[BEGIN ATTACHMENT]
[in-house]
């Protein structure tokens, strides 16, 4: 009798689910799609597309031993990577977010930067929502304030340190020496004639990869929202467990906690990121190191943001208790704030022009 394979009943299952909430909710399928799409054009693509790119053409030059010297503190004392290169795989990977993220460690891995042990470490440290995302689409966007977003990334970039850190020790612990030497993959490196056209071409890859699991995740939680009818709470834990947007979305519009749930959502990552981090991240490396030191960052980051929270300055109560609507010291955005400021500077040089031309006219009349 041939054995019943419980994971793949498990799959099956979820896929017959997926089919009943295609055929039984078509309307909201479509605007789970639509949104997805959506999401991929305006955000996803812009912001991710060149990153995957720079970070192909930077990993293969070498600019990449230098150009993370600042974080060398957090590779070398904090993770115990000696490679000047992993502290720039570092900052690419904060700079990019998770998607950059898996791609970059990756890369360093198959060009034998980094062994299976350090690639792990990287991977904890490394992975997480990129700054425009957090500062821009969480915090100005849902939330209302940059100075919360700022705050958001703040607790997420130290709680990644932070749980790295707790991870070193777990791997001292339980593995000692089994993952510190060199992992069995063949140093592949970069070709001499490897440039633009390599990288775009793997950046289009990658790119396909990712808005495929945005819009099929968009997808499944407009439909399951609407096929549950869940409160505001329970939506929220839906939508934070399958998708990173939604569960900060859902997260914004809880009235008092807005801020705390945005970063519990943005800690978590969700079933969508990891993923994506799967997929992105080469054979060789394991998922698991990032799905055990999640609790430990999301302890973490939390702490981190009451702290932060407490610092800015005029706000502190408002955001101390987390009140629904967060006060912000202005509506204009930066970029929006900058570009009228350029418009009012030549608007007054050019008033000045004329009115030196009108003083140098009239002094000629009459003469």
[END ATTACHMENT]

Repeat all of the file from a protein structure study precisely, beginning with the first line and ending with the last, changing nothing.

[in-house]
């Protein structure tokens, strides 16, 4: 009798689910799609597309031993990577977010930067929502304030340190020496004639990869929202467990906690990121190191943001208790704030022009 394979009943299952909430909710399928799409054009693509790119053409030059010297503190004392290169795989990977993220460690891995042990470490440290995302689409966007977003990334970039850190020790612990030497993959490196056209071409890859699991995740939680009818709470834990947007979305519009749930959502990552981090991240490396030191960052980051929270300055109560609507010291955005400021500077040089031309006219009349 041939054995019943419980994971793949498990799959099956979820896929017959997926089919009943295609055929039984078509309307909201479509605007789970639509949104997805959506999401991929305006955000996803812009912001991710060149990153995957720079970070192909930077990993293969070498600019990449230098150009993370600042974080060398957090590779070398904090993770115990000696490679000047992993502290720039570092900052690419904060700079990019998770998607950059898996791609970059990756890369360093198959060009034998980094062994299976350090690639792990990287991977904890490394992975997480990129700054425009957090500062821009969480915090100005849902939330209302940059100075919360700022705050958001703040607790997420130290709680990644932070749980790295707790991870070193777990791997001292339980593995000692089994993952510190060199992992069995063949140093592949970069070709001499490897440039633009390599990288775009793997950046289009990658790119396909990712808005495929945005819009099929968009997808499944407009439909399951609407096929549950869940409160505001329970939506929220839906939508934070399958998708990173939604569960900060859902997260914004809880009235008092807005801020705390945005970063519990943005800690978590969700079933969508990891993923994506799967997929992105080469054979060789394991998922698991990032799905055990999640609790430990999301302890973490939390702490981190009451702290932060407490610092800015005029706000502190408002955001101390987390009140629904967060006060912000202005509506204009930066970029929006900058570009009228350029418009009012030549608007007054050019008033000045004329009115030196009108003083140098009239002094000629009459003469």